For more information on touring Hawaii in general and visiting the Big Island in particular, please go to tourguidehawaii.com and tourguidehawaii.blogspot.com.


The end of the Chain of Craters Road is currently around Mile Marker 19, just at the Holei Sea Arch. Good, if distant, viewing of the explosion cloud where lava enters the sea, displays about the volcano and natural history of the area, as well as a wealth of information on hiking to, and viewing, the lava, are available here. In addition, numerous sea arches, sea caves, fabulous bird watching, indescribable ocean views and some pretty good biking are to be found here. Even if the lava flows are too far away to be easily hiked to, the hike along the new land, twisted lava forms and endless basalt landscape is well worth the drive to the end of the road.

Over the months and years, the lava river issuing from Pu’u O’o winds its way back and forth across the lava plain of about 8 miles breadth, usually flowing into the sea within Hawaii Volcanoes National Park, but sometimes outside the eastern margin of the Park on County of Hawaii land, sometimes ponding behind the low lava hills for weeks at a time without entering the ocean at all. Check with the rangers about flow conditions; they can tell you the best way to approach these flows. Current eruption updates are available from the National Park Service by calling 808.985.600.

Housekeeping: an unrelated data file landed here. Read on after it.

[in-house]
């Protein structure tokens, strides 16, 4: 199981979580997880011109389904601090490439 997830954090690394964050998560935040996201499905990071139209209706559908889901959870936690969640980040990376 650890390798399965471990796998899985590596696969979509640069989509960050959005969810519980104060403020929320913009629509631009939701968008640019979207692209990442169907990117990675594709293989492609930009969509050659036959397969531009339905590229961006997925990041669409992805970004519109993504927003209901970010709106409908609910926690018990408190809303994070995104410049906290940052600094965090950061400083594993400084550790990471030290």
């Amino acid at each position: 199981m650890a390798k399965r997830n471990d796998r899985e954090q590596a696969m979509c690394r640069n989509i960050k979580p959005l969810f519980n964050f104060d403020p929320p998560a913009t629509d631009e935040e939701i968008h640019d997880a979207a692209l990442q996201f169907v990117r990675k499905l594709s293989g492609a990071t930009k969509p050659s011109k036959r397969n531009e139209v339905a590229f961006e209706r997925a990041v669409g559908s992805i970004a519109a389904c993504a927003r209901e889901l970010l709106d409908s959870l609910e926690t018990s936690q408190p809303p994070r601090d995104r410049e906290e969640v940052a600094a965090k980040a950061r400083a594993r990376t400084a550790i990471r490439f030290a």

Written and produced by Donald B. MacGowan; videography by Donnie MacGowan and Frank Burgess; original musical score by Donald B. MacGowan.

For more information on visiting Hawaii in general, or the volcanoes of the Big Island in particular, please go to www.tourguidehawaii.com, and www.tourguidehawaii.blogspot.com.

Along the sea cliffs that surround the Island of Hawai’i, arches and sea stacks are formed where wild waves and tides exploit minute differences in the hardness of various layers of lava flow and airfall material, making strange, gravity-defying natural sculptures. Although common, there are few places where these arches and stacks are easily viewable–one such place is the Holei Sea Arch, which is currently directly seaward of the end of the Chain of Craters Road.